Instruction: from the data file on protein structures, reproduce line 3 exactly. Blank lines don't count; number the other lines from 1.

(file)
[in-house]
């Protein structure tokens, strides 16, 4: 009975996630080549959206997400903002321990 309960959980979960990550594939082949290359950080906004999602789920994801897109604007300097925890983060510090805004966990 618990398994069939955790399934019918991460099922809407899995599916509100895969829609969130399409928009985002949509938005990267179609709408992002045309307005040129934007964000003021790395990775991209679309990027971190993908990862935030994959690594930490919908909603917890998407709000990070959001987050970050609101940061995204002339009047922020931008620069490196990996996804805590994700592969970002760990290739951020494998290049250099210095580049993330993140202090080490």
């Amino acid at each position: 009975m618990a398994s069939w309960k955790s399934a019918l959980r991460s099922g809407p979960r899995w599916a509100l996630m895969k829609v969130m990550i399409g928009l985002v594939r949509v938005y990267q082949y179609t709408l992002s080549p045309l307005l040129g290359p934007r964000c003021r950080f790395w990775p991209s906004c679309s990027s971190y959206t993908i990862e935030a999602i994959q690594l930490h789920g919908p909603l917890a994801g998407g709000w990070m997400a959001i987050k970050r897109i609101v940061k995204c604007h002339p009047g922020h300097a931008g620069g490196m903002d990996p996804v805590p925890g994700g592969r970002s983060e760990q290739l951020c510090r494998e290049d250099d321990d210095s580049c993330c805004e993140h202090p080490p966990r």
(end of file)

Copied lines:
């Amino acid at each position: 009975m618990a398994s069939w309960k955790s399934a019918l959980r991460s099922g809407p979960r899995w599916a509100l996630m895969k829609v969130m990550i399409g928009l985002v594939r949509v938005y990267q082949y179609t709408l992002s080549p045309l307005l040129g290359p934007r964000c003021r950080f790395w990775p991209s906004c679309s990027s971190y959206t993908i990862e935030a999602i994959q690594l930490h789920g919908p909603l917890a994801g998407g709000w990070m997400a959001i987050k970050r897109i609101v940061k995204c604007h002339p009047g922020h300097a931008g620069g490196m903002d990996p996804v805590p925890g994700g592969r970002s983060e760990q290739l951020c510090r494998e290049d250099d321990d210095s580049c993330c805004e993140h202090p080490p966990r």